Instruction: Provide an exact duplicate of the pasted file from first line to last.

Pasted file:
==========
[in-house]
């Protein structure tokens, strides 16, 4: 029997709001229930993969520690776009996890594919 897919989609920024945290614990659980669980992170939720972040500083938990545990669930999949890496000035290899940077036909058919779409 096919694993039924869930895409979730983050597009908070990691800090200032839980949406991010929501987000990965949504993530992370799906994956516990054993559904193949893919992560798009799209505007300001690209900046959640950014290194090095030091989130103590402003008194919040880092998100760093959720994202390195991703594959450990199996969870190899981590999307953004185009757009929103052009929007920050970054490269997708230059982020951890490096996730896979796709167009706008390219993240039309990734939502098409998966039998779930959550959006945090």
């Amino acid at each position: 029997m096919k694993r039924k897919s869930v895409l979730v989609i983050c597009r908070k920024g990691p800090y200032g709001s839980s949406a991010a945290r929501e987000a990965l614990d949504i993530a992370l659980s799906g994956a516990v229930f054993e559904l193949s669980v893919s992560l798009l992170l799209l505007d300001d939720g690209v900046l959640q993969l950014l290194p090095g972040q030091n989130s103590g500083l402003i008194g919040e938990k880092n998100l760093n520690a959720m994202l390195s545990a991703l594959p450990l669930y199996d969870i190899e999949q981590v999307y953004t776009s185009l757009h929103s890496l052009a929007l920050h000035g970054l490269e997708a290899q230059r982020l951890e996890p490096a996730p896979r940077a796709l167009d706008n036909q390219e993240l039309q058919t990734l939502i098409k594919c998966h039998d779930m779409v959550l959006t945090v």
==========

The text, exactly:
[in-house]
């Protein structure tokens, strides 16, 4: 029997709001229930993969520690776009996890594919 897919989609920024945290614990659980669980992170939720972040500083938990545990669930999949890496000035290899940077036909058919779409 096919694993039924869930895409979730983050597009908070990691800090200032839980949406991010929501987000990965949504993530992370799906994956516990054993559904193949893919992560798009799209505007300001690209900046959640950014290194090095030091989130103590402003008194919040880092998100760093959720994202390195991703594959450990199996969870190899981590999307953004185009757009929103052009929007920050970054490269997708230059982020951890490096996730896979796709167009706008390219993240039309990734939502098409998966039998779930959550959006945090």
């Amino acid at each position: 029997m096919k694993r039924k897919s869930v895409l979730v989609i983050c597009r908070k920024g990691p800090y200032g709001s839980s949406a991010a945290r929501e987000a990965l614990d949504i993530a992370l659980s799906g994956a516990v229930f054993e559904l193949s669980v893919s992560l798009l992170l799209l505007d300001d939720g690209v900046l959640q993969l950014l290194p090095g972040q030091n989130s103590g500083l402003i008194g919040e938990k880092n998100l760093n520690a959720m994202l390195s545990a991703l594959p450990l669930y199996d969870i190899e999949q981590v999307y953004t776009s185009l757009h929103s890496l052009a929007l920050h000035g970054l490269e997708a290899q230059r982020l951890e996890p490096a996730p896979r940077a796709l167009d706008n036909q390219e993240l039309q058919t990734l939502i098409k594919c998966h039998d779930m779409v959550l959006t945090v």